A police lieutenant who is white, gay and recently won a $10.25 million discrimination lawsuit against his department says he no longer wants to lead its diversity and inclusion unit. The reason? Racism, he says. "The dog whispers of a gay, white guy being unable to lead Diversity and Inclusion were loud and clear," Lt. Keith Wildhaber wrote Friday on Facebook, per the St. Louis Post-Dispatch. "Systemic racism is alive and well." Wildhaber was named commander of the new St. Louis County police unit in late 2019, weeks after winning his discrimination lawsuit. But the Ethical Society of Police—a group that represents minority officers and battles racial discrimination—opposed his appointment, saying he wasn't fit for the job.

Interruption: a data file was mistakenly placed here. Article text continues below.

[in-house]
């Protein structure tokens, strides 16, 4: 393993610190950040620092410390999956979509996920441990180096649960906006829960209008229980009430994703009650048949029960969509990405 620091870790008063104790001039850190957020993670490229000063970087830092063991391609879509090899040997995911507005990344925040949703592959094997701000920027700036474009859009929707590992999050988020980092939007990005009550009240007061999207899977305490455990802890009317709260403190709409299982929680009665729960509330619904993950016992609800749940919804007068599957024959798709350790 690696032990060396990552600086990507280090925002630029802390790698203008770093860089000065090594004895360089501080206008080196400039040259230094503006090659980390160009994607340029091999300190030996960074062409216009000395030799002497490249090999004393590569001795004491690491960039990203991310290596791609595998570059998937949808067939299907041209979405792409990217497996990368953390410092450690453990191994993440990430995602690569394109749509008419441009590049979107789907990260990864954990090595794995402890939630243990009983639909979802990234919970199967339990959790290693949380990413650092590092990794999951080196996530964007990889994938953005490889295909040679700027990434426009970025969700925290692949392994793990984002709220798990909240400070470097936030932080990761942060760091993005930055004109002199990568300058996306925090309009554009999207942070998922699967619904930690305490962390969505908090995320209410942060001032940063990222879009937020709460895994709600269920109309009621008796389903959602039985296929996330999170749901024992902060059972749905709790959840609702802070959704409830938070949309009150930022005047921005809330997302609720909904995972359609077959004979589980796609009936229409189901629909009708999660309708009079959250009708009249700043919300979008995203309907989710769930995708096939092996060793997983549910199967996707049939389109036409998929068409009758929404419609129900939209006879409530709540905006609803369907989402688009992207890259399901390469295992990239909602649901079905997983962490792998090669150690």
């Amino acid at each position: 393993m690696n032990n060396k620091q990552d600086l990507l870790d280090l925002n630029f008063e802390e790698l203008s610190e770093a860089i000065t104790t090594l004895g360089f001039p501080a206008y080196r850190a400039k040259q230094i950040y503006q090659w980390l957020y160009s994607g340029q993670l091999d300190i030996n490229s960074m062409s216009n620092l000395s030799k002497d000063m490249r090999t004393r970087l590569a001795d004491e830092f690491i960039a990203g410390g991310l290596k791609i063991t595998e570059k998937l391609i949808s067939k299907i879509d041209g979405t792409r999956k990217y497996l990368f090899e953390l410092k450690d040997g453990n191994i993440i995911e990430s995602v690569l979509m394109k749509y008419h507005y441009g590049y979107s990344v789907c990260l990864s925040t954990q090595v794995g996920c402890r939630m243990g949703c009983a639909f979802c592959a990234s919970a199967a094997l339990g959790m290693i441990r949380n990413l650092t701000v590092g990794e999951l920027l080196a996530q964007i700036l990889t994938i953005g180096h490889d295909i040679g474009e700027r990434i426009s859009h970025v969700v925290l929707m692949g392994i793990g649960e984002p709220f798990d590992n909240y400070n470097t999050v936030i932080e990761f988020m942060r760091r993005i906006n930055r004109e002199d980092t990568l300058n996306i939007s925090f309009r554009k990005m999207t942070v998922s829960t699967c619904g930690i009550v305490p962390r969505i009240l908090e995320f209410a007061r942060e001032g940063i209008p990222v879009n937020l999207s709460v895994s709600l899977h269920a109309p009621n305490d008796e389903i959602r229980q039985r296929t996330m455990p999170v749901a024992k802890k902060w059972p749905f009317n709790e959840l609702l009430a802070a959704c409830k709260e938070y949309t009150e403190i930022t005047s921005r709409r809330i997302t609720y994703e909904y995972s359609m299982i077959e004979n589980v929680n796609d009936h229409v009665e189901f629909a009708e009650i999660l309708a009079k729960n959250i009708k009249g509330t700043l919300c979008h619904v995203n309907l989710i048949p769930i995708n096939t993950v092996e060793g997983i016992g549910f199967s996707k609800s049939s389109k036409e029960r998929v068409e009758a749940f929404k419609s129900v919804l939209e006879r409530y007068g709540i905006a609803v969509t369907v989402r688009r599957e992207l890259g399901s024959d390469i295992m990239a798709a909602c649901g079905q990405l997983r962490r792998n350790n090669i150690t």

"The head of the Diversity and Inclusion Unit should have a strong history of being a champion for racial diversity, inclusion, [and] equity," they wrote in a St. Louis American op-ed, adding that the lack of a selection process "signals to us the lack of sincerity" in the department's stated goals of diversity and inclusion. But Wildhaber called their concerns "background noise" and said he's "not battling ESOP and the activists for another 3 years." ESOP's president, Sgt. Heather Taylor, said their only concern is qualifications: "Whomever they put in that job—he can be another openly gay, white male, and if he's qualified, do the job," she tells KSDK. "Yes, that's great." (Read about Wildhaber's legal victory, which was initially $19 million, or his own complaints against the department.)